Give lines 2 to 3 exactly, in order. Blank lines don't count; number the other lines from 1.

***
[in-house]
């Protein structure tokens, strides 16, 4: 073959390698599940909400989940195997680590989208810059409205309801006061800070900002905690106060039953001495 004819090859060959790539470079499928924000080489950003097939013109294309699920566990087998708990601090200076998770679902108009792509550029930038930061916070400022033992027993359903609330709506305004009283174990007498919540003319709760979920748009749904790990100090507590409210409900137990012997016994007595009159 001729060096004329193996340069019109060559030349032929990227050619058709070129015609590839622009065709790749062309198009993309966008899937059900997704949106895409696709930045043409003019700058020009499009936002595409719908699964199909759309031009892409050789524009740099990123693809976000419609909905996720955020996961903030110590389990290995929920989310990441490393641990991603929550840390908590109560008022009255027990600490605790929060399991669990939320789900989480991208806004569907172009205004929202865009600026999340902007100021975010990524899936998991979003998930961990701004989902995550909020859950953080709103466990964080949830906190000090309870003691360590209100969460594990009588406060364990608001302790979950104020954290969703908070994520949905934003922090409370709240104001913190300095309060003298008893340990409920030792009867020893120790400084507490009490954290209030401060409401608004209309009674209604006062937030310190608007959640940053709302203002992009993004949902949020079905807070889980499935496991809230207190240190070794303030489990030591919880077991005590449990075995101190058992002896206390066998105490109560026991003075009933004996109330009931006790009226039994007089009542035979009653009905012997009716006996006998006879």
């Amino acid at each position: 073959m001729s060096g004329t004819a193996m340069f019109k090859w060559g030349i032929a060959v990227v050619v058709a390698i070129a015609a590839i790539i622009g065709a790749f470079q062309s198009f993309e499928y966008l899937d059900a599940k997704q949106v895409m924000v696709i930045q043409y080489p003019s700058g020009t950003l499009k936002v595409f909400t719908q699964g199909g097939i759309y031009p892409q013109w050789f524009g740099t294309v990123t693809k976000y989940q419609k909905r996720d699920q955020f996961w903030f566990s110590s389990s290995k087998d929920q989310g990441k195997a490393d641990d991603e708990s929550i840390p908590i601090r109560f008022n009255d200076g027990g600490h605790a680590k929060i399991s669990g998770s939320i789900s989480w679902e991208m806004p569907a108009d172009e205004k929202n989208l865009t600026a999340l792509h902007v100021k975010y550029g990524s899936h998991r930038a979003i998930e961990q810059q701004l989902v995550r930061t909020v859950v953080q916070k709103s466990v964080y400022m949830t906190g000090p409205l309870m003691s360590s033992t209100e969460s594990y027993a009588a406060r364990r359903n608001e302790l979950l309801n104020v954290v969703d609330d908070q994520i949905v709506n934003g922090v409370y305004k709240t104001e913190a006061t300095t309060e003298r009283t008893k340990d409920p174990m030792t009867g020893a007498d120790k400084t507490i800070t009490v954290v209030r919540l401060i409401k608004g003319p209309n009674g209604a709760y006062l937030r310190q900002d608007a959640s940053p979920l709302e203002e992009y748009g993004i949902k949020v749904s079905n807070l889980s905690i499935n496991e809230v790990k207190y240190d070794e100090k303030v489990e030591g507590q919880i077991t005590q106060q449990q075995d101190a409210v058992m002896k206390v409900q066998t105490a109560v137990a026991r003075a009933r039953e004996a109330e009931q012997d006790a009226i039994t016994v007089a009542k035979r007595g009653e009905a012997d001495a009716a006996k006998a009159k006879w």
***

């Protein structure tokens, strides 16, 4: 073959390698599940909400989940195997680590989208810059409205309801006061800070900002905690106060039953001495 004819090859060959790539470079499928924000080489950003097939013109294309699920566990087998708990601090200076998770679902108009792509550029930038930061916070400022033992027993359903609330709506305004009283174990007498919540003319709760979920748009749904790990100090507590409210409900137990012997016994007595009159 001729060096004329193996340069019109060559030349032929990227050619058709070129015609590839622009065709790749062309198009993309966008899937059900997704949106895409696709930045043409003019700058020009499009936002595409719908699964199909759309031009892409050789524009740099990123693809976000419609909905996720955020996961903030110590389990290995929920989310990441490393641990991603929550840390908590109560008022009255027990600490605790929060399991669990939320789900989480991208806004569907172009205004929202865009600026999340902007100021975010990524899936998991979003998930961990701004989902995550909020859950953080709103466990964080949830906190000090309870003691360590209100969460594990009588406060364990608001302790979950104020954290969703908070994520949905934003922090409370709240104001913190300095309060003298008893340990409920030792009867020893120790400084507490009490954290209030401060409401608004209309009674209604006062937030310190608007959640940053709302203002992009993004949902949020079905807070889980499935496991809230207190240190070794303030489990030591919880077991005590449990075995101190058992002896206390066998105490109560026991003075009933004996109330009931006790009226039994007089009542035979009653009905012997009716006996006998006879």
């Amino acid at each position: 073959m001729s060096g004329t004819a193996m340069f019109k090859w060559g030349i032929a060959v990227v050619v058709a390698i070129a015609a590839i790539i622009g065709a790749f470079q062309s198009f993309e499928y966008l899937d059900a599940k997704q949106v895409m924000v696709i930045q043409y080489p003019s700058g020009t950003l499009k936002v595409f909400t719908q699964g199909g097939i759309y031009p892409q013109w050789f524009g740099t294309v990123t693809k976000y989940q419609k909905r996720d699920q955020f996961w903030f566990s110590s389990s290995k087998d929920q989310g990441k195997a490393d641990d991603e708990s929550i840390p908590i601090r109560f008022n009255d200076g027990g600490h605790a680590k929060i399991s669990g998770s939320i789900s989480w679902e991208m806004p569907a108009d172009e205004k929202n989208l865009t600026a999340l792509h902007v100021k975010y550029g990524s899936h998991r930038a979003i998930e961990q810059q701004l989902v995550r930061t909020v859950v953080q916070k709103s466990v964080y400022m949830t906190g000090p409205l309870m003691s360590s033992t209100e969460s594990y027993a009588a406060r364990r359903n608001e302790l979950l309801n104020v954290v969703d609330d908070q994520i949905v709506n934003g922090v409370y305004k709240t104001e913190a006061t300095t309060e003298r009283t008893k340990d409920p174990m030792t009867g020893a007498d120790k400084t507490i800070t009490v954290v209030r919540l401060i409401k608004g003319p209309n009674g209604a709760y006062l937030r310190q900002d608007a959640s940053p979920l709302e203002e992009y748009g993004i949902k949020v749904s079905n807070l889980s905690i499935n496991e809230v790990k207190y240190d070794e100090k303030v489990e030591g507590q919880i077991t005590q106060q449990q075995d101190a409210v058992m002896k206390v409900q066998t105490a109560v137990a026991r003075a009933r039953e004996a109330e009931q012997d006790a009226i039994t016994v007089a009542k035979r007595g009653e009905a012997d001495a009716a006996k006998a009159k006879w």